I’ve written before on Jonathan Franzen. I didn’t care for The Corrections, which we read in my narrative writing class in advance of his appearance at Vassar (circa the Oprah controversy), a reading he did as a favor to his friend, a professor at the school. I was appalled by his performance, for which he was awkward, ill-prepared and clearly contemptuous. We all were, to the point where, in order to reestablish a productive learning environment, we were banned from mentioning Franzen in class. Privately, though, I stewed for years.

But, here’s the thing. I still loved Freedom.

Why? Because a writer and a writer’s work are separate. The work has its own life and should be taken on its own merits.

Of course, some writers are interesting–I’ll be happy to read a biography of Virginia Woolf or piece together literary gossip on Facebook. But unless a writer says to me, in explicit terms, that a work of fiction relates to his/her life, I’m not going to extrapolate. And, if I do, it is because I’ve succumb to temptation and is, at worst, on a blog that six people read, not in a major publication like the New Yorker, which, for some reason, published “A Rooting Interest: Edith Wharton and the problem of sympathy” by Jonathan Franzen. The article has been quite controversial and has elicited responses from the likes of Marina Budhos, Victoria Patterson and Roxana Robinson. (There is also an interesting defense by Laura Miller). I intended this post to be a round-up of these responses, but now that I’ve gotten started, I clearly have a few of my own thoughts to share.

Unless one knows for sure, through letters or other documentation, it is hard to responsibly draw parallels between a writer’s life and fiction. How really to know what is in a writer’s head or heart beyond what is on the page? This is why it is surprising to me that Franzen thinks he can talk about why Edith Wharton made her literary choices. Through his objectionable musings on Wharton’s physical appearance, he hits on some interesting points about beauty’s role in her novels, but there are ways to puzzle them out without having to resort to conjecture. Instead of deciding that Edith Wharton’s perceived unattractiveness led to her writing pretty characters, why not wonder how The House of Mirth would have been different if Lily Bart weren’t beautiful? Keeping the conversation within the world of the book could, in many ways, allow for similar conversations to those that Franzen brings up in the article without delving into the unknowable. He throws in a few terms like “perhaps” and “as far as anyone knows,” but his article is bold in its suppositions about the connections between Wharton’s life and her work, which he imagines to be way more direct than he has any right.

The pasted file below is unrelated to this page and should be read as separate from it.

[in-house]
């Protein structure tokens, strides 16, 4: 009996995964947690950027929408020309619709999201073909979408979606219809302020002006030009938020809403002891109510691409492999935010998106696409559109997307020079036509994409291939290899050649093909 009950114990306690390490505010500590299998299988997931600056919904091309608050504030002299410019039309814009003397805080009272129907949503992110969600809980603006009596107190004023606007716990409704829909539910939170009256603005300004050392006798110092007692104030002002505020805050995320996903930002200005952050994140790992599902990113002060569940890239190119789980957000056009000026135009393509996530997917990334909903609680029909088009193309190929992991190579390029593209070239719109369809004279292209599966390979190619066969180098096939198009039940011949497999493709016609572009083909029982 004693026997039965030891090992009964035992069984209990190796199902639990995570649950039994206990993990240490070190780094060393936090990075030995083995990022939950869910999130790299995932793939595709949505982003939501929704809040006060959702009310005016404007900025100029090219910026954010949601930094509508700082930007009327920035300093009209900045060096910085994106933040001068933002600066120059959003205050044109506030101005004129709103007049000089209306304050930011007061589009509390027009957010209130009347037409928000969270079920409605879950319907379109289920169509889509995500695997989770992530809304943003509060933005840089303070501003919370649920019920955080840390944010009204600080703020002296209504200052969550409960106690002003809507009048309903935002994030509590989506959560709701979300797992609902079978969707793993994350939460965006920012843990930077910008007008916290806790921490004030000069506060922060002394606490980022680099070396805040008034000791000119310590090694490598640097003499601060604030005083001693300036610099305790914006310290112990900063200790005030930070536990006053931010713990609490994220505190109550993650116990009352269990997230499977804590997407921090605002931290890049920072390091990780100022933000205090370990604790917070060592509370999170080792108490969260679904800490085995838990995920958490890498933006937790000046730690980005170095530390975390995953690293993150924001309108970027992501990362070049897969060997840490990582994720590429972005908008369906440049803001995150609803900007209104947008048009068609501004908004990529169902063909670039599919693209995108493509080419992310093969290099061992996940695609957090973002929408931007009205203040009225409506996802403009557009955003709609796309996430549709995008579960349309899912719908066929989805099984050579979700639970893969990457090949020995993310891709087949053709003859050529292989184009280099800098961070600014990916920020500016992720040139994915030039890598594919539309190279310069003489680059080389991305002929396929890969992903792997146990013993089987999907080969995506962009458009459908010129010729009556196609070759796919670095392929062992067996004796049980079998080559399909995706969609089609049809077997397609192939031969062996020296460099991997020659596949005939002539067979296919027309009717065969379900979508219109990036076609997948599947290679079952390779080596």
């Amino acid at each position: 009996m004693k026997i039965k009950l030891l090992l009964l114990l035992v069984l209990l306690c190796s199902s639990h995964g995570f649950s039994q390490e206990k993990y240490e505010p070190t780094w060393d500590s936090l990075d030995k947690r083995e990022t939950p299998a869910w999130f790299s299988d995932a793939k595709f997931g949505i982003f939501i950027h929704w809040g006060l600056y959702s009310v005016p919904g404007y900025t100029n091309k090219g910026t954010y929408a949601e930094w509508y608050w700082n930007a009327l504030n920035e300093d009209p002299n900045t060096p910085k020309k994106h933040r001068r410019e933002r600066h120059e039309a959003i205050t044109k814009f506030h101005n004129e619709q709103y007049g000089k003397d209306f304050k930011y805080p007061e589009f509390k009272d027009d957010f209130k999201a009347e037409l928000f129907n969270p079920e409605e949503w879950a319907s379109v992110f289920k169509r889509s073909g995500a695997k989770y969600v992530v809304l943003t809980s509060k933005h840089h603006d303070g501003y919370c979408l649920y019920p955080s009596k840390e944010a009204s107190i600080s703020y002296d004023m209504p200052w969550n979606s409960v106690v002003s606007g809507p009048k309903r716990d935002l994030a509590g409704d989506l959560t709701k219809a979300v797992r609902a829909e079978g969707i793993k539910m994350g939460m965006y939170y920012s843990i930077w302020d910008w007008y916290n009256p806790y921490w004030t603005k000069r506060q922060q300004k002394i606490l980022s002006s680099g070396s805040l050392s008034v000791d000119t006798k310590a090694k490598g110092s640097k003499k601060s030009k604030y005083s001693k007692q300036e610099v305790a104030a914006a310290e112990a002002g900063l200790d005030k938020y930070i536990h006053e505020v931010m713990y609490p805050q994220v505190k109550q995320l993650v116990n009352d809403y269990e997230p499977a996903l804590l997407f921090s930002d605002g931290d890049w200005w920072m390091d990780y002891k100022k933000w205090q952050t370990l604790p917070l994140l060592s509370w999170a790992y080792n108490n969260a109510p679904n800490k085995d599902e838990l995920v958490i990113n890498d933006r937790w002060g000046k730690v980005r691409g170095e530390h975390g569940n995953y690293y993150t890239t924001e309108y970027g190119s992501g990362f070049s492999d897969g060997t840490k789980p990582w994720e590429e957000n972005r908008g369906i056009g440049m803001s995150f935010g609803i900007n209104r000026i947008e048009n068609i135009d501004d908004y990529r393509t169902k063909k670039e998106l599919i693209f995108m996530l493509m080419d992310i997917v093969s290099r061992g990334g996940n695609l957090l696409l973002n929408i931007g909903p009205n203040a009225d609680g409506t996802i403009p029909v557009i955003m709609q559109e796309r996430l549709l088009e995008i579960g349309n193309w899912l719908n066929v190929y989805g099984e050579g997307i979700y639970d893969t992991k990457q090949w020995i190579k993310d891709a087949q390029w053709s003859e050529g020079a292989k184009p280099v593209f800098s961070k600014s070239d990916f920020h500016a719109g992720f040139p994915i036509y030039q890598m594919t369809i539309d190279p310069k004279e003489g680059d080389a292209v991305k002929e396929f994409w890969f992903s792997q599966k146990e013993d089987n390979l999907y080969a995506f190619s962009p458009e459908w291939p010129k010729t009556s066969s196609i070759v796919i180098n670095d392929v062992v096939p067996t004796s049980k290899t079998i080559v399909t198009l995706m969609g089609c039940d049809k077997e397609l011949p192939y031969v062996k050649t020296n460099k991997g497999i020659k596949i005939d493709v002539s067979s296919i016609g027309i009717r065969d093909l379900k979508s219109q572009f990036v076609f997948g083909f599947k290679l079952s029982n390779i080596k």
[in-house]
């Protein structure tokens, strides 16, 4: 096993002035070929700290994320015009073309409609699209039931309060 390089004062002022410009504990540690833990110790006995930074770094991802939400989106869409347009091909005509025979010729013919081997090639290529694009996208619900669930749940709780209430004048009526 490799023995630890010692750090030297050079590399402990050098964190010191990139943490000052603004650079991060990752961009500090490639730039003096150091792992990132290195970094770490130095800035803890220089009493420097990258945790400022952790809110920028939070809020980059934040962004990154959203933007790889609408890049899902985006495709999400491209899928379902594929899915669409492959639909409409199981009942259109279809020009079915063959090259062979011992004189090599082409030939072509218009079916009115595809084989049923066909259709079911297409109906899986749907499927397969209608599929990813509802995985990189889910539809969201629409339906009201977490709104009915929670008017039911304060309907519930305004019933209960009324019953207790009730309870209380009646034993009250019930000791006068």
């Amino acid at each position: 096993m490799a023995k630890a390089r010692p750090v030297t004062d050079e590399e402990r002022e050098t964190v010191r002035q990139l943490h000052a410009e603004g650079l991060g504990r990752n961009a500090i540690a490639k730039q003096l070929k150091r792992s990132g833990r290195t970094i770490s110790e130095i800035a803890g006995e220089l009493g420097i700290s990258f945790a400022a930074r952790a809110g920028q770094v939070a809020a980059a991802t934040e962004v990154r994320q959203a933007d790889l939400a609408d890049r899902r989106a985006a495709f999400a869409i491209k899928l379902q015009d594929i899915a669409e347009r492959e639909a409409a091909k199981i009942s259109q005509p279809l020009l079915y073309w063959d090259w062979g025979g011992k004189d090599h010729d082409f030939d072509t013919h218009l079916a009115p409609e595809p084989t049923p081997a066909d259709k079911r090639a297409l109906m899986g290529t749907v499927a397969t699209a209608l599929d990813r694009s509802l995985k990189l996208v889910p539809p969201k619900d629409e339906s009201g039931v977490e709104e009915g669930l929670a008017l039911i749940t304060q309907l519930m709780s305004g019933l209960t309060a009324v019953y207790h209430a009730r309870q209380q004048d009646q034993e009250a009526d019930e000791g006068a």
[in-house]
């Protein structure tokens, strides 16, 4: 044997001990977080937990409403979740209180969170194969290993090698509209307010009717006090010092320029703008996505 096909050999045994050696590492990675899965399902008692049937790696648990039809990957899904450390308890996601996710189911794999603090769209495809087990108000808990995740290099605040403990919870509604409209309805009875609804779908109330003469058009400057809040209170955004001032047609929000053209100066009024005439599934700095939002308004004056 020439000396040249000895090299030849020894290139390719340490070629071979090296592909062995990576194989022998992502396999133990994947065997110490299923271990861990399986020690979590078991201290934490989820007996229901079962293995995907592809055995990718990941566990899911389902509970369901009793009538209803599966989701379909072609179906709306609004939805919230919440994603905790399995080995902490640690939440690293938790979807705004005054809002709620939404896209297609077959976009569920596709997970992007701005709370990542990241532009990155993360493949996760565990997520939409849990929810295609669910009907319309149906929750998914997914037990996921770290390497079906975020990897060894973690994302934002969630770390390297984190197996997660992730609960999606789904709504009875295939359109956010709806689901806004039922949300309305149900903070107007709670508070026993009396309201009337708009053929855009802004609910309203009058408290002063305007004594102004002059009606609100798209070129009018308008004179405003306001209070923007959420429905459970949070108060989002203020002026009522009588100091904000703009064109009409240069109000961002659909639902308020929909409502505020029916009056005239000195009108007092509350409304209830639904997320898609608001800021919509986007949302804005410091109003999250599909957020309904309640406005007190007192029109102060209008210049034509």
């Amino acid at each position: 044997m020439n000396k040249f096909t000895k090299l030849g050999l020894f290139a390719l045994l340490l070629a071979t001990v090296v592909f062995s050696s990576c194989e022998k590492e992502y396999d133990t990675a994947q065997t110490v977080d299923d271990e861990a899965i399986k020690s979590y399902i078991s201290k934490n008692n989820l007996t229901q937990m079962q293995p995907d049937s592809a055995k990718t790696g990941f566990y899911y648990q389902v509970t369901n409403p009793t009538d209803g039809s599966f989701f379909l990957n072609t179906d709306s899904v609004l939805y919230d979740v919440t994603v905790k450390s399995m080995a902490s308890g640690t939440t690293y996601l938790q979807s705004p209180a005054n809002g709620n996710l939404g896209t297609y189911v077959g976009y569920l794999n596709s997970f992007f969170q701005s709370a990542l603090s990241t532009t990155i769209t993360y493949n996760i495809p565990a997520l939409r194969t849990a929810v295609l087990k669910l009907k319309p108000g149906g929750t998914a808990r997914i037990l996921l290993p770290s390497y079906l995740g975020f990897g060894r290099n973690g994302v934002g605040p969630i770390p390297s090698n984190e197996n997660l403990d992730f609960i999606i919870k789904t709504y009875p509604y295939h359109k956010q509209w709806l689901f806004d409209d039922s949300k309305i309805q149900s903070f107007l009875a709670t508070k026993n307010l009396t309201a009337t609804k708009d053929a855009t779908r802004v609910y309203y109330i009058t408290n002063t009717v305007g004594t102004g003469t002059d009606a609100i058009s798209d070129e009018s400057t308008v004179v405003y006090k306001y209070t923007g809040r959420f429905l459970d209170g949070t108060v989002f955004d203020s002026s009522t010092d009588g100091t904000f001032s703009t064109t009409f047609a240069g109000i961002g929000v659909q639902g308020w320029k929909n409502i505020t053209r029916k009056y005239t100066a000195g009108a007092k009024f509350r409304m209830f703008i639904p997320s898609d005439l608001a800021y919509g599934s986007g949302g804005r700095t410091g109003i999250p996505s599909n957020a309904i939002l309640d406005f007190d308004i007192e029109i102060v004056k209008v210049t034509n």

He is also presumptuous in his ideas about readers other than himself. The caption to the photograph on the first page of the article, and the gist of much of the article itself, is “Wharton’s many privileges make her hard to like.” As I prominently name-checked at the start of this post, I went to Vassar, which is in many ways synonymous with privilege. Of the many privileges I enjoyed while there, an undeniable one was the people I met. A few of them came from circumstances even more elite than those of Ms. Wharton; I knew actual princesses and kids with last names you all know, too. And I didn’t find them hard to like (any more or less than anyone else) nor did I find that their privilege necessarily put them at a “moral disadvantage.” Privilege isn’t a personality trait.

Franzen also writes that “No major American novelist has led a more privileged life than Wharton did.” I would think maybe he forgot for a second that Edith Wharton was a woman, except that he never would have undertaken to write this asinine article if she were a man. Sure, he knows that women faced oppression and is talking about class privilege here, but one doesn’t outrank the other; there is no way to separate gender and class.

This point also underscores, for me, the times when it is important to take some elements of a writer’s biography into account. Not to make guesses about writers punishing their characters for their own shortcomings, but because we need to be aware of, and working to improve, imbalances in who is getting published. I’ll assume that most readers of this blog understand that if these statistics, published by the fabulous organization VIDA: Women in Literary Arts, were the sad truth in 2011, Ms. Wharton was not enjoying more privilege than her male counterparts one hundred and fifty years ago.

That a man–even a man who, as his defenders point out, actually likes Edith Wharton’s novels and finds sympathy for her, too–wrote an article that makes so much of her physical appearance, “sexual ignorance” and perceived insecurities shocked me, and a lot of others. I hope that all of the dialogue it sparked made its publication worthwhile.

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